In memory of Charlie Haden, written on 14 July 2014.
The Not in Our Name Project (NION) diagnosed the American imperial order in 2002 as a spatiotemporal problem: Afghanistan-Iraq-the West Bank in a continuum of U.S.-inflected terror/policy decisions and Japanese American internment alongside the detainment and interrogation of Arab Americans post-9/11. And a similar strategy shaped the project’s self-definition and the enumeration of role models: abolitionists, the Underground Railroad, Vietnam War draft resisters, and the refusal of Israeli reservists to serve in the Occupied Territories. The Saul Williams-penned “Pledge of Resistance” commits “to make common cause with the people of the world” and stops short of calling for a general strike by refusing, as a group, to “supply weapons and funding” for foreign wars. Yet this all came to an end in 2008 with the disbanding of the project’s “national office and related infrastructure.” In some ways, everything here was on the verge of getting it on. (George Clinton, by the way, would have your “funky mind” freed “out into another reality.” And as Clinton knew, other realities have been and are already here as one continually imagines (and practices) being the “people.”) Charlie Haden’s and Carla Bley’s Liberation Music Orchestra deals with the NOIN’s central bifurcation problem—(dis)owning one’s nation-state—through difference. A Latin-inflected tune involving passages with synchronized horns, the key sonic decision is to allow each instrument a solo. The duration of each solo sometimes runs against type, and the instruments involved straddle the (non-) traditional, with the tuba solo as the most extreme example. Much like the album’s cover photograph, we can be both under the banner and at the helm of an organization’s varying structure through time. Haden, then, knew this as well: the Liberation Music Orchestra’s personnel may change, but it’s an inclination requiring stamina, adjustment, multiple voicings, and perpetual practice/praxis.
To legally dance in New York City, an establishment needed a Cabaret license until 2017. And when an establishment applied for one, they’d have to be approved by the fire department and a Community Board. With a history often centered on Giuliani’s “quality of life” campaign. the hazy origins of the law—that its institution and enforcement in the early twentieth century is related to segregation—allow alternate evasion strategies to emerge from the shadows, such as how gay bars routinely evaded the law’s enforcement. (And why Giuliani as “Julio”?) With so many layers of approval and overbearing officiousness, !!!’s focus on the “piggiest pig[’s]” stutters when it equates NYC’s situation with Footloose. There’s certainly paternalism in common, but there’s no ban. And there’s no generational conflict to exploit. It is, though, a question of what a just measure is, especially in light of NYC’s selective enforcement. The creation of an illicit dancefloor can be theorized aggressively, as Autechre’s project shows. It can also advocate for counterhegemonic praxis, as with the focus here on dancers sharing “nothing more than this very second” because mortality is always a beat away. Unlike Oliver Wang’s notion of dancefloor intersubjectivity, we shouldn’t claim that we “barely understand” what happens on the dancefloor. We listen and watch for its utopian possibilities and manifold realizations.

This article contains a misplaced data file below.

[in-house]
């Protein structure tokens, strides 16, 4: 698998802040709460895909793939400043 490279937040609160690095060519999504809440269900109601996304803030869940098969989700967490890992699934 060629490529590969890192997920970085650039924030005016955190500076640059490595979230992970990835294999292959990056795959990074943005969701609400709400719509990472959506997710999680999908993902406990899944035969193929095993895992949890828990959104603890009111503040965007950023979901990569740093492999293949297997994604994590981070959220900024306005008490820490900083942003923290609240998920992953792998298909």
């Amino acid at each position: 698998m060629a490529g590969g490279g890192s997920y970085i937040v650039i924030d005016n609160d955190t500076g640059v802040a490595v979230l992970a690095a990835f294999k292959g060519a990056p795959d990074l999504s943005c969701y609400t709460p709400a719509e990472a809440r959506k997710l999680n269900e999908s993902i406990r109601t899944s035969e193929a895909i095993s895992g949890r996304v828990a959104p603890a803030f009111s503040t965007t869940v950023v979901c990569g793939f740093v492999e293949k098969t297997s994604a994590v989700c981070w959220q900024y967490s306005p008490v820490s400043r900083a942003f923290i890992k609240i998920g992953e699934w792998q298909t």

Tritone half-steps—no half-steppin’—lope forward then back, while a ballad alternates with admonishment. Apocryphal stories have either Spiro Agnew or H.R. Haldeman calling Atlantic Records and condemning the album, Headless Heroes of the Apocalypse, leading to its burial. And it’s really a burial that McDaniels wants us to consider. Rather than “ignore the graves we dance upon,” there’s a question of praxis involved. In an easy vein, we could take the trax at face value. Take note, hedonists, hippies, and the young: nothing you do will stop nuclear destruction, global hunger, or the spread of unfreedom. You’ve lost your way and insult those revolutionaries that came before you. But hold on. In “The Parasite (For Buffy),” the Pilgrim’s domination of natives begins (and continues) an incessant narrative of power choosing division over “breath[ing] freedom.” Likewise, McDaniels pegs the military-industrial complex as the owners of the “chess board” in “Headless Heroes,” resigning Jews and Arabs, left- and right-wings, and “niggers and crackers” to duke it out among themselves. How should we properly memorialize the dead? By founding a new sense of experience and dancing in a different way. To “speak of the future,” the checklist of basic liberatory goals and desires should be recategorized as a basically banal bare minimum. The “amount of dancing” we do won’t “make us free.” “Be[ing] in touch with your own humanity” initiates dissatisfaction with a liberal recognition and a move toward some new “news.” “Gather ‘round” and “be free” if and only if what you want exceeds the possibilities that this limited sense of the world offers. That way, “justice and equality” won’t have to be brought to anyone.